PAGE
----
African Americans have been the most rapidly advancing oppressed people in the history of the world, according to some major historians. To come from brutal and hard slavery, with virtually no legal basic human rights, to rise to lawmakers, local leaders and ultimately the presidency of the United States of America within a 400-year span is a feat surpassed by few, if any other people.
African American advancement has come in increments and spurts, with some of the greatest acceleration in social, political, cultural and legal advancement led by the honorable Dr. Martin Luther King. By most historical assessments, the most phenomenal aspect of this rise and advancement from a brutal slave past through the Jim Crow era and into the present is that Dr. King led people out of bondage without using brutality or violence.
“We didn’t fire one shot; we didn’t lynch one person,” said Andrew Marrisett, one of the first four of the paid field staff workers for the Southern Christian Leadership Conference (SCLC) in Birmingham, Ala. SCLC is the civil rights organization King helped co-found in January 1957 in the wake of the Montgomery bus boycott. It would serve as a major springboard to launch the careers of numerous African Americans, but beyond that SCLC was a model that would lend its tactics and successes to organizations well outside the Black community.
Beyond grooming key leaders like Andrew Young and Jesse Jackson, SCLC helped grow grassroots people like Marrisett, Cathy Deppe and Ken Cloke into local leaders, who were inspired to fight for change in their communities.
“We did it with nonviolence and our minds, bodies and souls, and of course with the help of God,” Marrisett said.
Marrisett spoke of a time and way of life forgotten by many. He speaks with a southern drawl, in an eloquent manner for a man with not much formal education, as he described a time in the 1940s when many Blacks in southern and rural areas, who were then referred to as ‘coloreds,’ were all but totally unaware of the freedoms that were already gained and enjoyed by Blacks in the North.
Now at age 74, his memories of the civil rights years remain sharp and vivid. He is the only surviving member of the four initial paid SCLC field staff that included James Orange, Elizabeth Hayes and Robert Seals. This was a job within the SCLC similar to what Medgar Evers did as an organizer and recruiter with the NAACP. And this, along with his driving duties for the church, gave him frequent contact with Dr. King.
“I’m starting in 1963, April,” said Marrisett as he first described his duties for SCLC, which he joined after 27 years of what he calls a wasted life before the Civil Rights Movement. “We became the first four (of) SCLC’s national paid field staff. We weren’t called foot soldiers yet. We were paid $25 every two weeks, which was more than enough for what we were doing. We were in New Orleans, when the church (the infamous 16th Street Church where four little girls were killed) was bombed.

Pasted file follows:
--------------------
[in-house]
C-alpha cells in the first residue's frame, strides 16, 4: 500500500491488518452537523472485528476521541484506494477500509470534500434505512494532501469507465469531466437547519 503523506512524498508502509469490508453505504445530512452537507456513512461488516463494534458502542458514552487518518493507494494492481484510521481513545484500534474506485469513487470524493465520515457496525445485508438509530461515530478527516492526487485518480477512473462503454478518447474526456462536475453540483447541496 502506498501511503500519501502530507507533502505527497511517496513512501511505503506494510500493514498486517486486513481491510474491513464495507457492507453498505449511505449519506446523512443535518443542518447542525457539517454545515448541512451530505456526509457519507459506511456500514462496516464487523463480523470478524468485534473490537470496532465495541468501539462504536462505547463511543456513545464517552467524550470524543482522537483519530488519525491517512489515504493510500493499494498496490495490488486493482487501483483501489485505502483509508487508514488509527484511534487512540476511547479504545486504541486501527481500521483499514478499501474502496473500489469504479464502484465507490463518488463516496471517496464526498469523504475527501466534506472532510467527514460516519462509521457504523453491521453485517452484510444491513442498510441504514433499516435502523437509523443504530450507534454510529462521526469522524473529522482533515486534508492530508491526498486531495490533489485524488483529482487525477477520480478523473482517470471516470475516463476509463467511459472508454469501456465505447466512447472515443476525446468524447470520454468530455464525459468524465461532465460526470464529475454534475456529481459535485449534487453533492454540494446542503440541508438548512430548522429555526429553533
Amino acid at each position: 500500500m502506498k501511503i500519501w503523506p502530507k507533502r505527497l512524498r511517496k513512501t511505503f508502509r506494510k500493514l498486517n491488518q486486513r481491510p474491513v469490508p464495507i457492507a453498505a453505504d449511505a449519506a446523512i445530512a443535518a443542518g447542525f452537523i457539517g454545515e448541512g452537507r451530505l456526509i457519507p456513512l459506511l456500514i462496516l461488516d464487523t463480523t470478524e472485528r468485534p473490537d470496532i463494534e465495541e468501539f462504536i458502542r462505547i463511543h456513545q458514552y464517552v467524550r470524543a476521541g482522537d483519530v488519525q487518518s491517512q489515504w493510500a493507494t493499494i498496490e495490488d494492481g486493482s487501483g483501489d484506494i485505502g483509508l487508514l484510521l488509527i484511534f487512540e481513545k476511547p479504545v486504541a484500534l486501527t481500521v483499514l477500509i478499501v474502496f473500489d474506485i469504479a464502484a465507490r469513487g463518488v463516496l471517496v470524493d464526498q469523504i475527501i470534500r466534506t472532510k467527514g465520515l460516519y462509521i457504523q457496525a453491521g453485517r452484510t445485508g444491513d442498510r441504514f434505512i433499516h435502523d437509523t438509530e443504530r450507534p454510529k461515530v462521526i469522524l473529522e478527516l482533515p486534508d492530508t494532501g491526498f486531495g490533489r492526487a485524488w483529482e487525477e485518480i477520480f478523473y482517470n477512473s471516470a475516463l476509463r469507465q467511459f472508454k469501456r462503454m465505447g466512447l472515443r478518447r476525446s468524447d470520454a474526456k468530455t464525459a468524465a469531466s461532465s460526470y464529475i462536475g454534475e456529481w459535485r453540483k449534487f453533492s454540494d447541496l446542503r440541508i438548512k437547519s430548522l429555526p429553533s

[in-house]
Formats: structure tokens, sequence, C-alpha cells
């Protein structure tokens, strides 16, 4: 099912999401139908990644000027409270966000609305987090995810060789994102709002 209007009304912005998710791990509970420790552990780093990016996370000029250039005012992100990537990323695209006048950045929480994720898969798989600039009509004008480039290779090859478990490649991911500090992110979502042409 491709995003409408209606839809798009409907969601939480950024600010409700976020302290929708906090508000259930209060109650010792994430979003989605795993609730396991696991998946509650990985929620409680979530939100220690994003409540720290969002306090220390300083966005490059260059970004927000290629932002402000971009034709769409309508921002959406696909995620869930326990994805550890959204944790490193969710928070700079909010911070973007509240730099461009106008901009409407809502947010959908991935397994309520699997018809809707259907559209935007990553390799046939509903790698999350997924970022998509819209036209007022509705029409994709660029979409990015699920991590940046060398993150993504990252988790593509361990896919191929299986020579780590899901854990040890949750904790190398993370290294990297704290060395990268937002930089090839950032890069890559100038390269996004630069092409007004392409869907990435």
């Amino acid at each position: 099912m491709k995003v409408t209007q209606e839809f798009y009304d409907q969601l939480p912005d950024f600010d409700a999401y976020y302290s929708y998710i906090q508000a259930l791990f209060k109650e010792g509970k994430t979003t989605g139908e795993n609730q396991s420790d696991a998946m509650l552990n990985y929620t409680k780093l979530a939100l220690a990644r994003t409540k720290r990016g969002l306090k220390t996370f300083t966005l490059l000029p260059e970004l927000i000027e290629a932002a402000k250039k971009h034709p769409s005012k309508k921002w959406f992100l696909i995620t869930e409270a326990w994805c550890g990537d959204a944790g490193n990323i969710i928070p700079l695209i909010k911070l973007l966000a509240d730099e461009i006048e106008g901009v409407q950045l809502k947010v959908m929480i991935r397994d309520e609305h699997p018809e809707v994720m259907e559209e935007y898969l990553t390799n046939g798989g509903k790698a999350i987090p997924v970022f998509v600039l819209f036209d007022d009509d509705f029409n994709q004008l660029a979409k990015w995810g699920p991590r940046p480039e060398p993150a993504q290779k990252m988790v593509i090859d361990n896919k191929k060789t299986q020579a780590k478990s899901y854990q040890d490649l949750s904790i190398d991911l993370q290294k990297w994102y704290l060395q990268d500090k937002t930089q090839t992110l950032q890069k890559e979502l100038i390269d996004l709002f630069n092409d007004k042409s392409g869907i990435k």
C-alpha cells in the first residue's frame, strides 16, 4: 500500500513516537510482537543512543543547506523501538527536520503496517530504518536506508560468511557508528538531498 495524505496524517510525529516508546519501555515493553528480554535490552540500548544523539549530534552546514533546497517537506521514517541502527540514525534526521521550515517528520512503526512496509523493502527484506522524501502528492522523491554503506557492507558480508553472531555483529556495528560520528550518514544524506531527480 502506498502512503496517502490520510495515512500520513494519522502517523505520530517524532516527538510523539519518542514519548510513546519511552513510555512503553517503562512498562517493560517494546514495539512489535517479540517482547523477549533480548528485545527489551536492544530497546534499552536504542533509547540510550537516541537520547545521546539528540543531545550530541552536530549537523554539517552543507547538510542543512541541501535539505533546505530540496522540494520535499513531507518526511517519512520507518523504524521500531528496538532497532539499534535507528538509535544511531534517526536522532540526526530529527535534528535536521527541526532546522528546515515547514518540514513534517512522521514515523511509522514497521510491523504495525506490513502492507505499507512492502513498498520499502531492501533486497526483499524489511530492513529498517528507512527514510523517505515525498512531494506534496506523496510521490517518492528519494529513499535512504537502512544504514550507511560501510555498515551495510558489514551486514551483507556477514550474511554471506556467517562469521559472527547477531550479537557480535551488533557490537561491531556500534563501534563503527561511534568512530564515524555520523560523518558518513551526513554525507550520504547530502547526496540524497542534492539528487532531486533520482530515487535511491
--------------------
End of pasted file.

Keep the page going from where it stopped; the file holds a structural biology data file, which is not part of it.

“We were down there getting ready to go over into Texas to get people to register to vote to help Barbara Jordan run for Congress. We had to come back and be served an injunction.”
“I grew up brainwashed that segregation and discrimination were the order of the times,” Marrisett said, describing his total obliviousness to the freedoms that he never knew existed or were possible in his time.
“I grew up in Birmingham, Ala., in the ’40s and the ’50s, in one of the most segregated cities in the South at the time. I use that term because we had the water fountains, the rest rooms, the lunch rooms, everything was Black and White and signs said ‘White’ and the other signs said ‘colored.’
“Everything was segregated, and we had all of the Jim Crow laws that were on the books more than anywhere in the world.
“I was a product of all kinds of misconceptions. I just didn’t know any better,” said Marrisett . “I thought that’s the way it was. My mother died when I was 18-months-old. My grandmom raised me until I was 14, when she passed, and then my daddy and I had to scuffle as best we could to keep our heads above water. So I grew up poor, poor, poor, poor and poor.
“See in the ’40s and the ’50s, I had no choice, because I just didn’t know any better. See, I was a youngster. In 1942 is when I started school at 6 years old. Bull Conner ruled at that time.
“I’m speaking for lots and lots of other Black folk at that time who was under that spell of Jim Crow and didn’t know how to get out from under it,” he said. “Birmingham on a Sunday morning, between [the hours of] 11 and 2 was really the most segregated city in America, probably even the world. Everything here was segregated.
“There were lots of college kids, Black kids, that went to predominately Black colleges that got involved, you know SNCC and CORE and all of those, but those was college kids. I was just a little poor kid out of the alleys in the back alleyways of Birmingham, running around believing that this was it, until 1963. I knew things was wrong, but I didn’t understand how to get involved or didn’t know to get involved, because I thought that what was going on at the time was it.”